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Once a Cheater, Always a Cheater. Or So You think.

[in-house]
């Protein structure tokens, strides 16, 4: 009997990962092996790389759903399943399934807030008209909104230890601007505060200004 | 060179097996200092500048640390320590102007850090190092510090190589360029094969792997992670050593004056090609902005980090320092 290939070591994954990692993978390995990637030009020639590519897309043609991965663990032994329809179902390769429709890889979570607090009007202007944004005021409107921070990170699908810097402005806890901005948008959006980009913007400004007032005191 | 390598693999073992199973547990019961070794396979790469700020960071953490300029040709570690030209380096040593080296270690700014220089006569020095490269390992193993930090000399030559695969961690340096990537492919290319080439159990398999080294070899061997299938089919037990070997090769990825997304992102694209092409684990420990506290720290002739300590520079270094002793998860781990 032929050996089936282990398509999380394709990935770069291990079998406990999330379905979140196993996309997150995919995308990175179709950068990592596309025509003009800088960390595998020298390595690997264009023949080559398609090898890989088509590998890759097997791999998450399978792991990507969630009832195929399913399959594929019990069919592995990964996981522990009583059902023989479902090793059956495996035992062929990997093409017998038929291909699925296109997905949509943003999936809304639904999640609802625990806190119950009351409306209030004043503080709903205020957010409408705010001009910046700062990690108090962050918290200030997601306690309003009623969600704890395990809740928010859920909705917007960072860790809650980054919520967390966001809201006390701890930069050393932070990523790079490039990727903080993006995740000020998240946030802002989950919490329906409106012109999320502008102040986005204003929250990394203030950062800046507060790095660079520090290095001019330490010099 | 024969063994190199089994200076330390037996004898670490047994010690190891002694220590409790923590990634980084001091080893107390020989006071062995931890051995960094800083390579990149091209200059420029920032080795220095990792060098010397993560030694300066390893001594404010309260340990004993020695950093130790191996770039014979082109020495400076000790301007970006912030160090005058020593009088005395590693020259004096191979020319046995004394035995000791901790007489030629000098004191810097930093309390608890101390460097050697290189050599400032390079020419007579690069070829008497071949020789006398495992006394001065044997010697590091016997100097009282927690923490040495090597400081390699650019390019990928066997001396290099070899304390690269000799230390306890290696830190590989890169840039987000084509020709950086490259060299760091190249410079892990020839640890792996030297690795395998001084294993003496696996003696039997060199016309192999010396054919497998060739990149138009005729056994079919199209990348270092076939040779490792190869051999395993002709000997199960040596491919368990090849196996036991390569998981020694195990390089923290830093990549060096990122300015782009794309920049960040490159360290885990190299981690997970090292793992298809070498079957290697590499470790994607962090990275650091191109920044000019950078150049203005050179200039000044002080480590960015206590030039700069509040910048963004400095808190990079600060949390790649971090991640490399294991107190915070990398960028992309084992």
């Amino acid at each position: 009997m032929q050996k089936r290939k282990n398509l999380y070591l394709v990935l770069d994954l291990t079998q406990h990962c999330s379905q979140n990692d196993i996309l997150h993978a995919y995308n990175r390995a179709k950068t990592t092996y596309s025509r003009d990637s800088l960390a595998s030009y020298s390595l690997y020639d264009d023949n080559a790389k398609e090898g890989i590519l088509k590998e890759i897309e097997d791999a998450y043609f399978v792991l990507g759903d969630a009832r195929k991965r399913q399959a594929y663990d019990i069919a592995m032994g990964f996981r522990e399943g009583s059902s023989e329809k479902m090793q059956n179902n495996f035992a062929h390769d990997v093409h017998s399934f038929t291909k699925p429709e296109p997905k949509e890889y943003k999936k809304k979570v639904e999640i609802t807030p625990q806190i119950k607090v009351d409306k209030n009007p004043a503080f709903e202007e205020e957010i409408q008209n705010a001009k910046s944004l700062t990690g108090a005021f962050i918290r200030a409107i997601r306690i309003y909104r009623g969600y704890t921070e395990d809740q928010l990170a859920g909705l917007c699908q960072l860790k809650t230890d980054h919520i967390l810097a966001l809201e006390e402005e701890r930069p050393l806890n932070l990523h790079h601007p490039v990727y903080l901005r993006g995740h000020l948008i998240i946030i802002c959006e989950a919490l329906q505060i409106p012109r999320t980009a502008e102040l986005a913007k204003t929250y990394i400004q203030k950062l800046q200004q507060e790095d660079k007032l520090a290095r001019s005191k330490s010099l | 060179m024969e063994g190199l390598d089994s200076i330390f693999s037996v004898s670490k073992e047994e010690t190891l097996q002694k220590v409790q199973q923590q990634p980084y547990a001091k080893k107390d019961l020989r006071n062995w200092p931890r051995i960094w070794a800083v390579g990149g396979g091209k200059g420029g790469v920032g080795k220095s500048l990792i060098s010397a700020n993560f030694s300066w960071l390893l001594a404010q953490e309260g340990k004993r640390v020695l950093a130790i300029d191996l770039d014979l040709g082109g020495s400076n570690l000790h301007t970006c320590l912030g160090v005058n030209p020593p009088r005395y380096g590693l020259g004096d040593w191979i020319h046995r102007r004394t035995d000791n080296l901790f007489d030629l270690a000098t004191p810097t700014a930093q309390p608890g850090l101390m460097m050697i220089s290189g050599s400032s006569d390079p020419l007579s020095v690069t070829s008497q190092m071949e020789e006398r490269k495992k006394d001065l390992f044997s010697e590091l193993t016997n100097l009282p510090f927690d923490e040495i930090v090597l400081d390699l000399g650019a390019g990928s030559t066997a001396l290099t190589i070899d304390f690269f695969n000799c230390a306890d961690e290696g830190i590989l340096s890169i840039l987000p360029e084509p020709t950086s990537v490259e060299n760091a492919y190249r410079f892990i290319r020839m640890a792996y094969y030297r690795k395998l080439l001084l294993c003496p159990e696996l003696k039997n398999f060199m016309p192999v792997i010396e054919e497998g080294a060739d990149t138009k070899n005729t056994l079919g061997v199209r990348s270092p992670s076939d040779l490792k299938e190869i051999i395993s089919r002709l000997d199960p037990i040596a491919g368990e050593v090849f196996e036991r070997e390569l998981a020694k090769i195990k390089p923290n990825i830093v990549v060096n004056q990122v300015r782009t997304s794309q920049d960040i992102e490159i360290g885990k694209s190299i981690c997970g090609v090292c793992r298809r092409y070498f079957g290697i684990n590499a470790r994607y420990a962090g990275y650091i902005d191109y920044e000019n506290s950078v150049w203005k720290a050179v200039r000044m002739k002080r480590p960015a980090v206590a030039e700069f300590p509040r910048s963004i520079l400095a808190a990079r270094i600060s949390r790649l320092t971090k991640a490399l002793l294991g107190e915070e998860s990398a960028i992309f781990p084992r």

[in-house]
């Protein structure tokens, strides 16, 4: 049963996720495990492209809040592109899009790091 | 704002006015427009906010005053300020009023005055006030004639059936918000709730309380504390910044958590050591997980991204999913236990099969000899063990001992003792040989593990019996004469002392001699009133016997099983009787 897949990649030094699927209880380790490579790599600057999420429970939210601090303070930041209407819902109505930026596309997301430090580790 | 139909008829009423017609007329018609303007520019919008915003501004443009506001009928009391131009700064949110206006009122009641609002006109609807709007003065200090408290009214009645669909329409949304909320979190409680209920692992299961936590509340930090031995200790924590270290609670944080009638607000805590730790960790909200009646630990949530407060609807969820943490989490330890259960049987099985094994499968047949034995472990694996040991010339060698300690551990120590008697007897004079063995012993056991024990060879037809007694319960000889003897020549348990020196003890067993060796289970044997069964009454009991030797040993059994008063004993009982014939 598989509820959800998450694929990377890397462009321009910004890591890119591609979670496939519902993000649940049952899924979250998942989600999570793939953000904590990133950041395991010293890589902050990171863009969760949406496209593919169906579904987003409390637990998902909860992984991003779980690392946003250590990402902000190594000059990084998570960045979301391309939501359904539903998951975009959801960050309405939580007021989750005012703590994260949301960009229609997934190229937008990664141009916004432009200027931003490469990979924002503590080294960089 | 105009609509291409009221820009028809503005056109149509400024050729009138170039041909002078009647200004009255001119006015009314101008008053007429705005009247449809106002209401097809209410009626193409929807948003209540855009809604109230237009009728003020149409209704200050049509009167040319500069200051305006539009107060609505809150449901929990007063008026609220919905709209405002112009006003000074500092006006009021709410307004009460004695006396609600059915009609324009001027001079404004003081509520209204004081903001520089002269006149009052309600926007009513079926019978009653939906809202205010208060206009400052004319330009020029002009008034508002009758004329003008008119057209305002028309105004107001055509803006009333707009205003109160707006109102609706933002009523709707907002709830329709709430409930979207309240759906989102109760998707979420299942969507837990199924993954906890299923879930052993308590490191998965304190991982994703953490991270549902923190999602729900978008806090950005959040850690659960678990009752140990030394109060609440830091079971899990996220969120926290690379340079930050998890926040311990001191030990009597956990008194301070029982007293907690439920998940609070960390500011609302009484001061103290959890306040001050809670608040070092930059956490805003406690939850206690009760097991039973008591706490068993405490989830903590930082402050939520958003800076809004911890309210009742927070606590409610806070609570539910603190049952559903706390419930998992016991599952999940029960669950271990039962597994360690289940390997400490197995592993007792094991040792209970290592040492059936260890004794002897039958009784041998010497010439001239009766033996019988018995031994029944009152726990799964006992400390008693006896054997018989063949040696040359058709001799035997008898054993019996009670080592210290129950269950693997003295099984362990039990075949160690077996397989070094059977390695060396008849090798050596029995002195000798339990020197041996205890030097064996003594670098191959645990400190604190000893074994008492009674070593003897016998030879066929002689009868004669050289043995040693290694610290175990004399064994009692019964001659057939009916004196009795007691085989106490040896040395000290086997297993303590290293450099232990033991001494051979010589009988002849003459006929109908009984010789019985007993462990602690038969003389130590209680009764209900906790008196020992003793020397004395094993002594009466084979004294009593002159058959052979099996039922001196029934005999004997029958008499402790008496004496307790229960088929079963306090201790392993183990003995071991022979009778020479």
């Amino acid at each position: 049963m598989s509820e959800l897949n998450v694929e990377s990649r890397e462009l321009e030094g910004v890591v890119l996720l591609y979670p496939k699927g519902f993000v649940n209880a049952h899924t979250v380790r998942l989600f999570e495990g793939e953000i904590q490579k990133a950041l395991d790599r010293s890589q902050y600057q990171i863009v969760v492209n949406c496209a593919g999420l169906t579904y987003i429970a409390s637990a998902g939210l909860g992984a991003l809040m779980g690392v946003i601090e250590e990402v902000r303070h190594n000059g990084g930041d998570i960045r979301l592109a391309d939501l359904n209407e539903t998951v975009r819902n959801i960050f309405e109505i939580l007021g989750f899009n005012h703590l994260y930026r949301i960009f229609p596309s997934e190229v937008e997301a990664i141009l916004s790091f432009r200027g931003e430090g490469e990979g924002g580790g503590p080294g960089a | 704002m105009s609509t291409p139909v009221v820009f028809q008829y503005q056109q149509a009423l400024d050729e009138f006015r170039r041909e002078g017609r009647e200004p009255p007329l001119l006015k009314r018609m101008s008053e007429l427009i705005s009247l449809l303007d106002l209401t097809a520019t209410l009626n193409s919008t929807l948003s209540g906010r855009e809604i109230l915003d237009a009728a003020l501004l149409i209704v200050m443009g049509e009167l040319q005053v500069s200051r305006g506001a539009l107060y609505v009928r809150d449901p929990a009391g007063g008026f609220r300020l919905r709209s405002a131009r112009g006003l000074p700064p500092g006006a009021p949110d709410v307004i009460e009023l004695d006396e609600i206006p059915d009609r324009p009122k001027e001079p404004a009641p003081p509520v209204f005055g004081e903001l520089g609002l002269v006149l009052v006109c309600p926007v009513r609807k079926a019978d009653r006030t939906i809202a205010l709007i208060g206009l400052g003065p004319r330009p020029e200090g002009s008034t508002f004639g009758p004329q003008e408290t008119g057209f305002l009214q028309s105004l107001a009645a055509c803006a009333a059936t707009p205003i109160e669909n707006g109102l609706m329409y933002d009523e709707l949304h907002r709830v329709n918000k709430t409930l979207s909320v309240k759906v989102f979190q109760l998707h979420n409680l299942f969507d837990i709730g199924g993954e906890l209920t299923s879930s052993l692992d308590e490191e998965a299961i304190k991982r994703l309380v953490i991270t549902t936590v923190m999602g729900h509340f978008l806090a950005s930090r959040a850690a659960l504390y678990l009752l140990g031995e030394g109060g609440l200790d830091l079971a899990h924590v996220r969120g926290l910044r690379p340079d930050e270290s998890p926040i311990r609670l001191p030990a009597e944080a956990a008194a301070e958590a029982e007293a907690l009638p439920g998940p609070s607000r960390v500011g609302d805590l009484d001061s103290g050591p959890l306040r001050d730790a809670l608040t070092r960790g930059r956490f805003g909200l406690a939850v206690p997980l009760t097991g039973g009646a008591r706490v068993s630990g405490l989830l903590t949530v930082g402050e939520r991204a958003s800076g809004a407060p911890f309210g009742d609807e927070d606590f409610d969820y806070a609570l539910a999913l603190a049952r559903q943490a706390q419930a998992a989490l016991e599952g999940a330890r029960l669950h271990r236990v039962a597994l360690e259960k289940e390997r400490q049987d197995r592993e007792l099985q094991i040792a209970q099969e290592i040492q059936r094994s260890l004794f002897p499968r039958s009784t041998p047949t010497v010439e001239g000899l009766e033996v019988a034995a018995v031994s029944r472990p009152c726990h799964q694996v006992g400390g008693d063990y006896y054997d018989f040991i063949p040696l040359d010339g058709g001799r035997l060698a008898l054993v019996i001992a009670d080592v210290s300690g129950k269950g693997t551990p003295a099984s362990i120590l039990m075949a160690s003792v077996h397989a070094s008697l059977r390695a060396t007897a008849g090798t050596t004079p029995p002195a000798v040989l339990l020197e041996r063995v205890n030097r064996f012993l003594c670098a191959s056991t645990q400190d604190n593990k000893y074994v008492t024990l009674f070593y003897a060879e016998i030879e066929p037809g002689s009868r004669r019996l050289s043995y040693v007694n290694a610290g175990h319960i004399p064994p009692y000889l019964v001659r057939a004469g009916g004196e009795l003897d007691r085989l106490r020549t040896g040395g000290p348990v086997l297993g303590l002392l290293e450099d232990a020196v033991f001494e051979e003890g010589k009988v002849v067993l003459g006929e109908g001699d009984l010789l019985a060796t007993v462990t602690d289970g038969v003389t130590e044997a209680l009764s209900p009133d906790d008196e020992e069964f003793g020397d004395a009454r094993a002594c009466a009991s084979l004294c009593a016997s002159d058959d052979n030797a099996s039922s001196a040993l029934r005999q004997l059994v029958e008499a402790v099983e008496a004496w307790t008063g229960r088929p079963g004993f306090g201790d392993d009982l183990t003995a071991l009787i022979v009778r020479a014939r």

Ever met someone you just don’t trust? Maybe it’s something about their face. Maybe you heard something about them from a friend that made you wince in disgust. Research shows that this distrust tends to be a stubborn figment in our imaginations—even when we learn that our reasoning for distrusting someone is unfounded, we have a hard time accepting that the person in question is trust-worthy. A group of cognitive psychologists from Japan wondered why this is the case. Their question: why is it that we’re so good at remembering people who are “cheaters?” Given that we’re social animals cooperatively working to make this thing called society work, is it possible that we’re hard-wired to explicitly identify others who take nefarious advantage of our cooperation? Perhaps evolution is at play, and we need this ability to continue to make society viable (Suzuki, Honma, and Suga, 2013). They wondered just that and decided to study this question with a series of experiments testing the durability of stigma participants held in their study.

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